Win brings Cruguet full circle Buckhar gives jockey his first International win in 15 years HORSE RACING

At age 54, Jean Cruguet still knows how to find his way into a Grade I winner's circle.

Yesterday the French-born jockey -- who won the 1977 Triple Crown aboard Seattle Slew -- regained a glimmer of that faded glory when he guided Buckhar to a 1 1/2 -length victory over Cleone in the $600,000 Washington D.C. International at Laurel Race Course.


A bumping incident at the 3/16ths pole in the stretch of the mile grass race resulted in the disqualification of Cleone and moved the Maryland-bred long shot, Maryland Moon, up from third to second place.

"I didn't want the French to show up," winning trainer Mike Freeman said, joking about the absence of some foreign thoroughbreds who missed the race because of a strike by air cargo employees in Paris. "But I wasn't referring to Cruguet."


It had been 15 years since the hardy Frenchman, who does 8O push-ups each day to stay in shape, had ridden in the International. He won that year aboard MacDiarmida after finishing off the board on three previous occasions.

At one point in his 37-year riding career, Cruguet called it quits and trained horses. But after a couple of years off in the early 1980s, he resumed riding at the New York tracks. "I'll keep at it as long as people like Mike Freeman give me a horse like Buckhar to ride every now and then," he said.

Freeman did an exemplary job training Buckhar. The 5-year-old roan horse is a grandson of the mighty Dahlia, one of the great thoroughbreds to win the International.

But he had a near-catastrophic injury late last year when he had a reaction to a shot of Butazolidin and his jugular vein collapsed.

Just a few months ago the horse was recuperating in the care of trainer Jim McGreevy at the Fair Hill Training Center in Cecil County. Then Freeman put him back into heavy work and got him ready for his win yesterday after just one prep race at Belmont Park.

"Of all the horses I've trained, this is probably the most competitive and the one who loves to race the most," said Freeman.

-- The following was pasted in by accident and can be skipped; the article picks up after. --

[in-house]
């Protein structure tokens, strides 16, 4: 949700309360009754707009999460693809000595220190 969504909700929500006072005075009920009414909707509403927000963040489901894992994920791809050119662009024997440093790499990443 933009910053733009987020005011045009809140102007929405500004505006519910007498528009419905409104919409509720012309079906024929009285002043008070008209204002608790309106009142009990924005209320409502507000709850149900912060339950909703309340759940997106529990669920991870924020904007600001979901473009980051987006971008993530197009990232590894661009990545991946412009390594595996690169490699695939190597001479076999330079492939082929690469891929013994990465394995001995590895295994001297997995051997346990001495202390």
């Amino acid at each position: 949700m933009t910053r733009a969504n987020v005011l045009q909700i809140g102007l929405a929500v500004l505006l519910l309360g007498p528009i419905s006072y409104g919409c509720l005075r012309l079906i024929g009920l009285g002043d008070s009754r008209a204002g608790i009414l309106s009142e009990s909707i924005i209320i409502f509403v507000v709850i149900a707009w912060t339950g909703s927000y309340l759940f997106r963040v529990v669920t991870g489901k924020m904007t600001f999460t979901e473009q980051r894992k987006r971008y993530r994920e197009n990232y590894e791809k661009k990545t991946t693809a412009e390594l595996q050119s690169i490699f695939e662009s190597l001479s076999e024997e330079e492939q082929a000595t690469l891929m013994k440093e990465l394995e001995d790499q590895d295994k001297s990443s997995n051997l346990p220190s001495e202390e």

Yesterday's International drew a small field, but it was an eventful race from the beginning.

Allen Paulson's brilliant miler, Cleone, swerved coming out of the gate and ran into California invader, The Wicked North. But the incident did not deter that horse from making the early lead.


Jockey Corey Black on The Wicked North set slow fractions while Cruguet kept Buckhar on the rail in second place under a tight hold.

"He is a fresh horse and was eager to run, " Cruguet said. "I didn't want him to go to the lead, but it was hard keeping him in second because no one pressed the front-runner."

Eventually, Cleone joined The Wicked North on the backside and that pair raced as a team until the top of the stretch.

At that point, they succumbed to Buckhar when Cruguet swung three horses wide after Inchinor, the lone foreign entrant from Great Britain, tired going around the final turn.

"I was glad to see the English horse die, but he died too soon," Cruguet said. "I made the lead too soon and thought it might be a mistake. This is an older horse and he could start to loaf when he gets in front."

Buckhar had opened up nearly a two-length lead when Maryland Moon started a belated rally from last. Jockey Larry Reynolds drove for a hole along the rail in mid-stretch between a tiring The Wicked North and Cleone.


Cleone, under Pat Valenzuela, came in and caused Reynolds to briefly check his horse before resuming his run along the rail. Maryland Moon finished a nose behind Cleone. Reynolds claimed foul against Valenzuela. After studying the films more than five minutes, the stewards disqualified Cleone and placed him third.

"If you look at the head-on shots, Valenzuela just came in too far from where he had been at the top of the stretch," said chief steward John Heisler.

Bill Mott, trainer of Cleone, disagreed: "That's nonsense. He [Reynolds] had very little room when he went in there." Black, on The Wicked North, said he had gotten pushed in "for several strides."

Furiously, the International favorite, finished fourth. "He didn't run today," said his jockey, Jerry Bailey. "He just wasn't willing."

Leo O'Brien, trainer of last-place finisher Fourstars Allstar, said his horse didn't like the soft going and he will not run him back today in the Laurel Dash, a move he had contemplated.

Buckhar was timed in the mile in 1 minute, 38 seconds, four seconds off the track record set by Portsmouth in 1965. He earned $360,000 for his owner John Meriwether, a financier from New York City.


In the supporting feature, the All Along Stakes, Black guided Lady Blessington to a ground-saving trip along the rail and defeated favored Via Borghese by a nose. Earlier in the card, favored Star Minister was scratched from the Stefanita Stakes when she reared in the paddock and refused to be saddled. The track refunded about $45,000 bet on the filly.

In-state handle on the Laurel card and supporting full-card simulcasts amounted to about $2.6 million, up about $100,000 from last year's total, which did not include the simulcasts. Another $849,107 was bet on the full Laurel card out-of-state, making the gross handle for the day about $3.5 million, about $600,000 less than Maryland Million Day, but considerably more than the $2.5 million gross International handle last year.

An additional $1.6 million was bet on the International at non-co-mingled out-of-state sites.

Attendance of 18,779 fell short of last year's 21,122.